With a number of high-profile security breaches hitting headlines over the past year, what should businesses be looking out for?
We spoke to Raghuram Gorur, program director at Happiest Minds, to find out what are considered the most serious threats to firms.
“The culprits are no longer mere individuals, these are large-scale coordinated attacks, highly sophisticated, driven by groups of cyber criminals distributed across the world. Even nation states are not beyond suspicion,” Gorur told PCR.
“Regulations related to safeguarding and using personally identifiable information is becoming stringent day-by-day. This has made privacy a huge business risk. Any failure on the part of enterprises to safeguard private information can result in regulatory sanctions, hefty monetary fines, damage to reputation and loss of customers.”
Here are Gorur’s top three serious threats to business:
– Insiders with malicious intent: Dissatisfied employees with the knowledge and access to networks and admin accounts can be really big threats. Internal attacks are the most difficult to anticipate, prevent or avoid. The impact of such threats can become compounded if the perpetrators are members of the IT team.
– Careless/gullible employees: An employee, careless or gullible enough to reveal access information to cyber criminals is a very big threat. Leaving the enterprise devices unlocked or sharing the access credentials with the wrong people is an ultimate recipe for disaster.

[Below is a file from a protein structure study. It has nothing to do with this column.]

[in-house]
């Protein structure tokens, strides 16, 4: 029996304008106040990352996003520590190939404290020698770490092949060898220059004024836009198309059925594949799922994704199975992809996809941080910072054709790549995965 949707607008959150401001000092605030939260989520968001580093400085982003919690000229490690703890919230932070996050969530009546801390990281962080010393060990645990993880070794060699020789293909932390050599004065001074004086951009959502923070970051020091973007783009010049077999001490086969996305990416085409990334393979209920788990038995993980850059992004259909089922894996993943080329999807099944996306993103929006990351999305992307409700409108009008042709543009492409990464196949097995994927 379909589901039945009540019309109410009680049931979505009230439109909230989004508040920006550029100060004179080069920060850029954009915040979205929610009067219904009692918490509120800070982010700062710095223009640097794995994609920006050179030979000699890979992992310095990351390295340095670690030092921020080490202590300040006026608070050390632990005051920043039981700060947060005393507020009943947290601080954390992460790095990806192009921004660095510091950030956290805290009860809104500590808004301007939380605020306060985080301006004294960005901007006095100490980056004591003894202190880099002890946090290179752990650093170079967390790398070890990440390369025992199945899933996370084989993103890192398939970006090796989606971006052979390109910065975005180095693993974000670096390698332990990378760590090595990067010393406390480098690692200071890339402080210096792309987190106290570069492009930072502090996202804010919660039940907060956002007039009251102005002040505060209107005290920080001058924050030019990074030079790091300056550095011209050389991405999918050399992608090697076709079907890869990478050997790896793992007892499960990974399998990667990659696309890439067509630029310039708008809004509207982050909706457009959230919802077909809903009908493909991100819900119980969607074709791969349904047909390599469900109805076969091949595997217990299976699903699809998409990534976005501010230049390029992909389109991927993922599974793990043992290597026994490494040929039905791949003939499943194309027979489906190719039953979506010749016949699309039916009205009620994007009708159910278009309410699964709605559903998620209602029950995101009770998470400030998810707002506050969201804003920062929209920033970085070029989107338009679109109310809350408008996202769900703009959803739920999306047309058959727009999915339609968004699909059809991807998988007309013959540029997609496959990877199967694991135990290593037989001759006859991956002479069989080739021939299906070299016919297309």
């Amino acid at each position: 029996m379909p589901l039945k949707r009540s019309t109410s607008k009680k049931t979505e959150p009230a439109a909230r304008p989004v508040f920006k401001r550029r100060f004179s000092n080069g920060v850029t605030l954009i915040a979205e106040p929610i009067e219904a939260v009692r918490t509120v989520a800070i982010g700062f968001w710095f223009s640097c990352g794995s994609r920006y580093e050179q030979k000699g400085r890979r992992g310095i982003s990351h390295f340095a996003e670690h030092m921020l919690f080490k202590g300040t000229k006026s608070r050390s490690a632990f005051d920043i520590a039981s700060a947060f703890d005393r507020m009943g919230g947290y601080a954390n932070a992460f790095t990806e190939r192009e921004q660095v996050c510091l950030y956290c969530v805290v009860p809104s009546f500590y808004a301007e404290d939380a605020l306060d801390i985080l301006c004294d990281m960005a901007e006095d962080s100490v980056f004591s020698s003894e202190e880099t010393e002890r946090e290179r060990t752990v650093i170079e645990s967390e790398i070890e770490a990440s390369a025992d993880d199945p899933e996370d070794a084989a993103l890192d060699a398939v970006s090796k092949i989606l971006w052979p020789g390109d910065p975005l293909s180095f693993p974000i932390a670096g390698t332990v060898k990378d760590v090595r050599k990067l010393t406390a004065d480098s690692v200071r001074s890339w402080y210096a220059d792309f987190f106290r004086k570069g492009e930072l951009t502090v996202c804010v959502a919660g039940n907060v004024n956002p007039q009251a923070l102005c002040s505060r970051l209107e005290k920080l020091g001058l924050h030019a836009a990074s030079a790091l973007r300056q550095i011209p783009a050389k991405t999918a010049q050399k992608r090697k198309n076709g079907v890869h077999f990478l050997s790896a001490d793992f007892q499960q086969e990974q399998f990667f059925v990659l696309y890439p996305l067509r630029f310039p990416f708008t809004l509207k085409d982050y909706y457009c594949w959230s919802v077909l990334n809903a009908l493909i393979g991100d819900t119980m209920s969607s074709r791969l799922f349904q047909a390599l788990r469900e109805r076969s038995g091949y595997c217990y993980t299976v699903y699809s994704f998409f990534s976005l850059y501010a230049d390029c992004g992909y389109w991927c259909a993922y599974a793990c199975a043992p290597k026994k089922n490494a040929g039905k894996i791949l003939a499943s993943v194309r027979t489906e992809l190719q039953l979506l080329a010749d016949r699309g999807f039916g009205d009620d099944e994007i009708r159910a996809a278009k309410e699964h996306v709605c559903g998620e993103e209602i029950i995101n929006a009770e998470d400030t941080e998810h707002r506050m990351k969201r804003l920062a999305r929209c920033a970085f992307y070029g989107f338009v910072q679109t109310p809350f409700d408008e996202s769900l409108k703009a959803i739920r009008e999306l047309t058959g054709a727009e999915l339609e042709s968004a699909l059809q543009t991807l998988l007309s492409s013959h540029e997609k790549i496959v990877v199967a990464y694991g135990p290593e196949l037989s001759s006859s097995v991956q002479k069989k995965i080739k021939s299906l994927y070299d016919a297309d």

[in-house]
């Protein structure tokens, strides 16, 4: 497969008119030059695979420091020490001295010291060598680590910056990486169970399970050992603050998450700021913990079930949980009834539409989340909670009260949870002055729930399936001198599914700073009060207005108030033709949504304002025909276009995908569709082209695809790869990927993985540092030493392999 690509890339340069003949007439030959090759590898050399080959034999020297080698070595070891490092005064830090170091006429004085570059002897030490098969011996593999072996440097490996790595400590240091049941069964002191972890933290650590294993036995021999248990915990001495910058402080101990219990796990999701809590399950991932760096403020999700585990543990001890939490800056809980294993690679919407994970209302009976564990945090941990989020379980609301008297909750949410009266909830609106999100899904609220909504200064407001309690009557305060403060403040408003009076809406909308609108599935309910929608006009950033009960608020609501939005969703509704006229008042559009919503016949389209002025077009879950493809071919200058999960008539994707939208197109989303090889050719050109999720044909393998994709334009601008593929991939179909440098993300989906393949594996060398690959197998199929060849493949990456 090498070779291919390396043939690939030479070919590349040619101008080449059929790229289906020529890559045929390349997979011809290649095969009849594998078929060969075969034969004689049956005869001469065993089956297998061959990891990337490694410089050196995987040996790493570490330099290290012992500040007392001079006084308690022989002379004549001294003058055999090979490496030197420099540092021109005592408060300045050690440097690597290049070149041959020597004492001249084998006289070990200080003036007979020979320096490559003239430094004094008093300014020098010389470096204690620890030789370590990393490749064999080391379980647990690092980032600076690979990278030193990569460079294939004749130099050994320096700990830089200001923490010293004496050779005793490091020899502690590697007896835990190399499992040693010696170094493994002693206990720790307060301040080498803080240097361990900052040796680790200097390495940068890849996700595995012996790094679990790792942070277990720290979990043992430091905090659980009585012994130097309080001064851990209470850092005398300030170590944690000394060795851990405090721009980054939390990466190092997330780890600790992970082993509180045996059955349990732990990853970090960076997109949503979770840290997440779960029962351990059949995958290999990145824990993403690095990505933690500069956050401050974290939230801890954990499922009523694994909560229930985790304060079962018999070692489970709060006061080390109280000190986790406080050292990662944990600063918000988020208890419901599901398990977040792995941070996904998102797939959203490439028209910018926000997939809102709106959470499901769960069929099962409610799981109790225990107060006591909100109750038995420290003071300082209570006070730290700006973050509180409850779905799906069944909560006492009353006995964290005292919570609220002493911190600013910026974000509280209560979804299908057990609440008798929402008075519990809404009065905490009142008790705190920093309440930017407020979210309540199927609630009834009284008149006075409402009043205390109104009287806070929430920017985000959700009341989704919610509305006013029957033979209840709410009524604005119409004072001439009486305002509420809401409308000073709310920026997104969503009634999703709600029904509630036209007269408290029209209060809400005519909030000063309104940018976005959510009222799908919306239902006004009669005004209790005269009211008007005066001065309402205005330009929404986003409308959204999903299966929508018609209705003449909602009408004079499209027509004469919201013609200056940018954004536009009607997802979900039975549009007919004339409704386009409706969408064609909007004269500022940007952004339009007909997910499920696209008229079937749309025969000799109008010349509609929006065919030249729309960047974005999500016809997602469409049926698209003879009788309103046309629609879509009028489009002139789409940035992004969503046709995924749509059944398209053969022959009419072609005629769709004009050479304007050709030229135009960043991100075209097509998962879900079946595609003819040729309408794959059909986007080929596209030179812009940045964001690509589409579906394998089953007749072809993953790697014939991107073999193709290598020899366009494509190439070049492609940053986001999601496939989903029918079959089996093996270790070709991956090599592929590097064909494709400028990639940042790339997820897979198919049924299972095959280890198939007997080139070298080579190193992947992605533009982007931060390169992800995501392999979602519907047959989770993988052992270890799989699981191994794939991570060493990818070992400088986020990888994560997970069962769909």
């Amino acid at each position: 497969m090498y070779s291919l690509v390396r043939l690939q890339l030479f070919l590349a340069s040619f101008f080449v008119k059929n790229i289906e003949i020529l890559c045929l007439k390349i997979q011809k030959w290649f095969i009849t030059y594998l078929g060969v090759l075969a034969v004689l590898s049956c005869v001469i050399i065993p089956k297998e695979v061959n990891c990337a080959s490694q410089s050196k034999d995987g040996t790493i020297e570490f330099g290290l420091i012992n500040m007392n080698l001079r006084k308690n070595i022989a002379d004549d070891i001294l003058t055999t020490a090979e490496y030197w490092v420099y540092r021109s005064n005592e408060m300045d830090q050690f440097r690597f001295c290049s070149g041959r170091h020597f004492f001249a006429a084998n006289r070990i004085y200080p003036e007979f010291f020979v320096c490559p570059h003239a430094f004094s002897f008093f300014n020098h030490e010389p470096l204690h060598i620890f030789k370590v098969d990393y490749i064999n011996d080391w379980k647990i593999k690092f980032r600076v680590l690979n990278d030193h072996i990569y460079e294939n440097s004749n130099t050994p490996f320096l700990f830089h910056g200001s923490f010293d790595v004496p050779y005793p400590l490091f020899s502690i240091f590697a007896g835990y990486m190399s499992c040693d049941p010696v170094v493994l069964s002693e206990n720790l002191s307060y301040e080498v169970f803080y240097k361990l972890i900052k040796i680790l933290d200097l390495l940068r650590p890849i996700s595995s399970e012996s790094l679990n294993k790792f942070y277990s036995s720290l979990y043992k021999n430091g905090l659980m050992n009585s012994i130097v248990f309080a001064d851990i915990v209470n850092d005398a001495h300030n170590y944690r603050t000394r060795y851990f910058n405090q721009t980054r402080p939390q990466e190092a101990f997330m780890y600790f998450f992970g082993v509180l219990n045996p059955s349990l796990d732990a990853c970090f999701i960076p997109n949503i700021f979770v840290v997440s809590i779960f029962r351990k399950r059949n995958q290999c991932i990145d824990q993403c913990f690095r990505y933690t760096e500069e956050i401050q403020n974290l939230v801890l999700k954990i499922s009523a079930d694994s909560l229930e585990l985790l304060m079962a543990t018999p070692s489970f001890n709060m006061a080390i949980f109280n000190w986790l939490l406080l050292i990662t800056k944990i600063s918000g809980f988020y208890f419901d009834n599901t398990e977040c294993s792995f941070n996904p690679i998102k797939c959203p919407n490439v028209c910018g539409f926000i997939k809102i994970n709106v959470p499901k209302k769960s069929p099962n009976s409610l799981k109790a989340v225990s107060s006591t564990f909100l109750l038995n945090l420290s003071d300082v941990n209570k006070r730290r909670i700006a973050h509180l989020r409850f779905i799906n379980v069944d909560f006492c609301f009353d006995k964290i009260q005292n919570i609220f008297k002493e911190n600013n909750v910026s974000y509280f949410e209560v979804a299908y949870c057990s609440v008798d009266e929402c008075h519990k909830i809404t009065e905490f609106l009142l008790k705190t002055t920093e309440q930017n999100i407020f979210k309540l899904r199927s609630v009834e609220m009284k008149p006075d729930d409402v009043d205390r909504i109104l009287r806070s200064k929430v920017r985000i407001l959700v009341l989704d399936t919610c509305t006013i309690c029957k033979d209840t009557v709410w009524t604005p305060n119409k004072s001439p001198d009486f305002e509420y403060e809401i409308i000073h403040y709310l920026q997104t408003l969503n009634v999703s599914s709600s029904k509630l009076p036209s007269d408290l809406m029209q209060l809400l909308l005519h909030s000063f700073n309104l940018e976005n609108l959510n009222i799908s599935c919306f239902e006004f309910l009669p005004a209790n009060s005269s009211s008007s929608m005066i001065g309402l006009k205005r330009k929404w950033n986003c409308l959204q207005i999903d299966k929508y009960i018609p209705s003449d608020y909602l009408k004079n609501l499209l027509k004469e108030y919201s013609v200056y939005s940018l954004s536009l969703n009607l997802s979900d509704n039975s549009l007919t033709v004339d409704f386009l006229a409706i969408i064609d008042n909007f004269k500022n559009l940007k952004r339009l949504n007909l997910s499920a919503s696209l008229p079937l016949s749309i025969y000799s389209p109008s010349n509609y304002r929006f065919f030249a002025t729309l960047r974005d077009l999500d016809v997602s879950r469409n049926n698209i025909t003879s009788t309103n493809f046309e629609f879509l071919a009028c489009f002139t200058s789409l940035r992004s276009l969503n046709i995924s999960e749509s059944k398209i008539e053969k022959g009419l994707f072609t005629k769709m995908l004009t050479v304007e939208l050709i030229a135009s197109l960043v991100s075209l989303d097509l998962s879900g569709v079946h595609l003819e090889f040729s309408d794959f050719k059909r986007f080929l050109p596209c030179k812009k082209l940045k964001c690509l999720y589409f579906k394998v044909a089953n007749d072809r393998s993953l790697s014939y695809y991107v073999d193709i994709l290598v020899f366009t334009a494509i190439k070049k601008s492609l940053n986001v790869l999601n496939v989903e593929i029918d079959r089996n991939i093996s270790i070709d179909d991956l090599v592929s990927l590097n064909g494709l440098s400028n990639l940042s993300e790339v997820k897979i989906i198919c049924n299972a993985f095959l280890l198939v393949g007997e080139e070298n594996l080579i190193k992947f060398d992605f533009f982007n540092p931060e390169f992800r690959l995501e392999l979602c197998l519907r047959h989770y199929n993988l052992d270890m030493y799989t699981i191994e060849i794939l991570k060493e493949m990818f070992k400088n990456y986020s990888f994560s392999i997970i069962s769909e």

– Bring Your Own Device (BYOD): As employees are using more and more personal devices to access corporate networks, the risk of network breaches is increasing exponentially.
When asked about what we can expect to see over the next year in terms of cyber threats, Gorur revealed that mobile, cloud and IoT will be key targets.
“Mobile computing adoption is taking IT closer to the user and farther from the organisation, thereby reducing control. The threat vectors in mobile are not clearly understood even now. They are evolving with each new application peddled into the mobile market place and onto the phones used by millions of individuals. Mobile malwares are the most common threats in this case. Phones and tablets infected by these have the potential to cause trouble in enterprise networks through BYOD,” said Gorur.
He also commented that Cloud security is increasingly being compromised since ‘files containing sensitive information are stored by users on the cloud, thereby violating corporate security policies’.
“Employees are also downloading and installing third party apps which are not necessarily permitted as per corporate norms. These third party apps are usually communication apps and productivity apps that communicate with core corporate platforms thereby increasing risk. IP specific blockages are not possible for cloud-based data as cloud servers are moved from one geographical location to others in a matter of minutes,” Gorur added.
Lastly, his thoughts on the future of IoT are as follows: “A humongous amount of personal, business and machine data will be in transit all the time, through millions of devices. Any such device or its operating system or the network connecting it with others can be a seat of potential vulnerability, and can be exploited by cyber criminals.
“Cisco predicts that by 2020 over 50 billion devices will be connected, exponentially increasing the number of potential attack points for a cybercriminal. Smart grids, smart homes and connected cars – the most common extensions of the IoT scope, have a large number of vulnerable nodes where security will become an issue. The lack of standards in the IoT ecosystem will also make securing these networks very difficult.”
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